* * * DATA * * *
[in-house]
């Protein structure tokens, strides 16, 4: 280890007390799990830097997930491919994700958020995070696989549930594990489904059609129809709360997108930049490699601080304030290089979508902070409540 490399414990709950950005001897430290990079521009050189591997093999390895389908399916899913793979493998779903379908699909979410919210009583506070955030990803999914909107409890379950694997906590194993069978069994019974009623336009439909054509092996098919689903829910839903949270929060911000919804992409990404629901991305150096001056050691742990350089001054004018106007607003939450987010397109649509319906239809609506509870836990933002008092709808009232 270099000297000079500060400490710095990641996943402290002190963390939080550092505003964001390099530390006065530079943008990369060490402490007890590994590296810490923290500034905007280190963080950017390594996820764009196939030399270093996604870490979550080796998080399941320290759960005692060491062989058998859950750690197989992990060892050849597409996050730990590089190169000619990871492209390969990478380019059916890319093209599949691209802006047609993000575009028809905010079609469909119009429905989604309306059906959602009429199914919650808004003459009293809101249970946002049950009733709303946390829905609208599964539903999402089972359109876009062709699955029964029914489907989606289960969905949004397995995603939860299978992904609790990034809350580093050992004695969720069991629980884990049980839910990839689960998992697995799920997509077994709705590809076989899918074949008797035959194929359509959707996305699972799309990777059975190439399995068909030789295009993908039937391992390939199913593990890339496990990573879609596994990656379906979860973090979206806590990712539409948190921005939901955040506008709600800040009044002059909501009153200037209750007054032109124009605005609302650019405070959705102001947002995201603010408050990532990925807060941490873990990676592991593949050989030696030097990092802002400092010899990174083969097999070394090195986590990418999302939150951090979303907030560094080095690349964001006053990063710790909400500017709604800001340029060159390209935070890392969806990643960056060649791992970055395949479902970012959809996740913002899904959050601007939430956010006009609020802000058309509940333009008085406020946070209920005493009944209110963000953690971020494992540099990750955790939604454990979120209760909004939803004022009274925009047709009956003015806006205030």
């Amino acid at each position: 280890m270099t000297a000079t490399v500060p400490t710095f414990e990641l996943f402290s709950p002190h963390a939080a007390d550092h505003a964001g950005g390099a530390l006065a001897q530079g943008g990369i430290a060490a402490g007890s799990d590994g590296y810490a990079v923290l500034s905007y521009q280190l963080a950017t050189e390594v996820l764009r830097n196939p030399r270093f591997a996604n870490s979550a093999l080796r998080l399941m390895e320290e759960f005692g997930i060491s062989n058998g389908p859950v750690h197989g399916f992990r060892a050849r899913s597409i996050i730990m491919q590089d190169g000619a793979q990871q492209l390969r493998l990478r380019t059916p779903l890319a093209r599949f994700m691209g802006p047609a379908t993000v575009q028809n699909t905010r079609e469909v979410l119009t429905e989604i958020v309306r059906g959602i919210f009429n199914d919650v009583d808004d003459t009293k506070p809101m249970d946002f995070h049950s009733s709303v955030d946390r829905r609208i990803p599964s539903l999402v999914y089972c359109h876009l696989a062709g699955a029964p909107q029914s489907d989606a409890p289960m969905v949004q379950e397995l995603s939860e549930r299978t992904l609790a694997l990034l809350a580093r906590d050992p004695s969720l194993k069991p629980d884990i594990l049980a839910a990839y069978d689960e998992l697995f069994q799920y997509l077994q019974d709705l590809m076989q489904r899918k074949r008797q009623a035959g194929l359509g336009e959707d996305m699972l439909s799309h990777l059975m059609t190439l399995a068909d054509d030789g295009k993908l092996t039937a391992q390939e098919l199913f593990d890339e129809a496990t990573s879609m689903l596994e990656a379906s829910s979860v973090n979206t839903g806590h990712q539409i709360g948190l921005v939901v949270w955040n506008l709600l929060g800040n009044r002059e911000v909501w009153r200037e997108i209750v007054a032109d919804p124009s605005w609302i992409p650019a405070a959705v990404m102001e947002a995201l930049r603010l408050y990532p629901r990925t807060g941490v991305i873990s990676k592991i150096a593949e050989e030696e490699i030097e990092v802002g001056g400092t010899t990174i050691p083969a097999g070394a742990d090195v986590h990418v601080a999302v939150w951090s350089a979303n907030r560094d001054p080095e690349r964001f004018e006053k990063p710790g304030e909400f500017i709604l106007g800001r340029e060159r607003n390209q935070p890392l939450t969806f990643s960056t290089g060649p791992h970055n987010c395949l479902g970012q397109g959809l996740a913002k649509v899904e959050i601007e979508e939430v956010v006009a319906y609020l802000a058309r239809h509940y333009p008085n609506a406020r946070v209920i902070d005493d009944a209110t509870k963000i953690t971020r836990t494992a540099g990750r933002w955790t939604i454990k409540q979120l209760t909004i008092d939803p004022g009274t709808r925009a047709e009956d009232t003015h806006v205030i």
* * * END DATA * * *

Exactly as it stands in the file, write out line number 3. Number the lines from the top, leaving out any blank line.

């Amino acid at each position: 280890m270099t000297a000079t490399v500060p400490t710095f414990e990641l996943f402290s709950p002190h963390a939080a007390d550092h505003a964001g950005g390099a530390l006065a001897q530079g943008g990369i430290a060490a402490g007890s799990d590994g590296y810490a990079v923290l500034s905007y521009q280190l963080a950017t050189e390594v996820l764009r830097n196939p030399r270093f591997a996604n870490s979550a093999l080796r998080l399941m390895e320290e759960f005692g997930i060491s062989n058998g389908p859950v750690h197989g399916f992990r060892a050849r899913s597409i996050i730990m491919q590089d190169g000619a793979q990871q492209l390969r493998l990478r380019t059916p779903l890319a093209r599949f994700m691209g802006p047609a379908t993000v575009q028809n699909t905010r079609e469909v979410l119009t429905e989604i958020v309306r059906g959602i919210f009429n199914d919650v009583d808004d003459t009293k506070p809101m249970d946002f995070h049950s009733s709303v955030d946390r829905r609208i990803p599964s539903l999402v999914y089972c359109h876009l696989a062709g699955a029964p909107q029914s489907d989606a409890p289960m969905v949004q379950e397995l995603s939860e549930r299978t992904l609790a694997l990034l809350a580093r906590d050992p004695s969720l194993k069991p629980d884990i594990l049980a839910a990839y069978d689960e998992l697995f069994q799920y997509l077994q019974d709705l590809m076989q489904r899918k074949r008797q009623a035959g194929l359509g336009e959707d996305m699972l439909s799309h990777l059975m059609t190439l399995a068909d054509d030789g295009k993908l092996t039937a391992q390939e098919l199913f593990d890339e129809a496990t990573s879609m689903l596994e990656a379906s829910s979860v973090n979206t839903g806590h990712q539409i709360g948190l921005v939901v949270w955040n506008l709600l929060g800040n009044r002059e911000v909501w009153r200037e997108i209750v007054a032109d919804p124009s605005w609302i992409p650019a405070a959705v990404m102001e947002a995201l930049r603010l408050y990532p629901r990925t807060g941490v991305i873990s990676k592991i150096a593949e050989e030696e490699i030097e990092v802002g001056g400092t010899t990174i050691p083969a097999g070394a742990d090195v986590h990418v601080a999302v939150w951090s350089a979303n907030r560094d001054p080095e690349r964001f004018e006053k990063p710790g304030e909400f500017i709604l106007g800001r340029e060159r607003n390209q935070p890392l939450t969806f990643s960056t290089g060649p791992h970055n987010c395949l479902g970012q397109g959809l996740a913002k649509v899904e959050i601007e979508e939430v956010v006009a319906y609020l802000a058309r239809h509940y333009p008085n609506a406020r946070v209920i902070d005493d009944a209110t509870k963000i953690t971020r836990t494992a540099g990750r933002w955790t939604i454990k409540q979120l209760t909004i008092d939803p004022g009274t709808r925009a047709e009956d009232t003015h806006v205030i």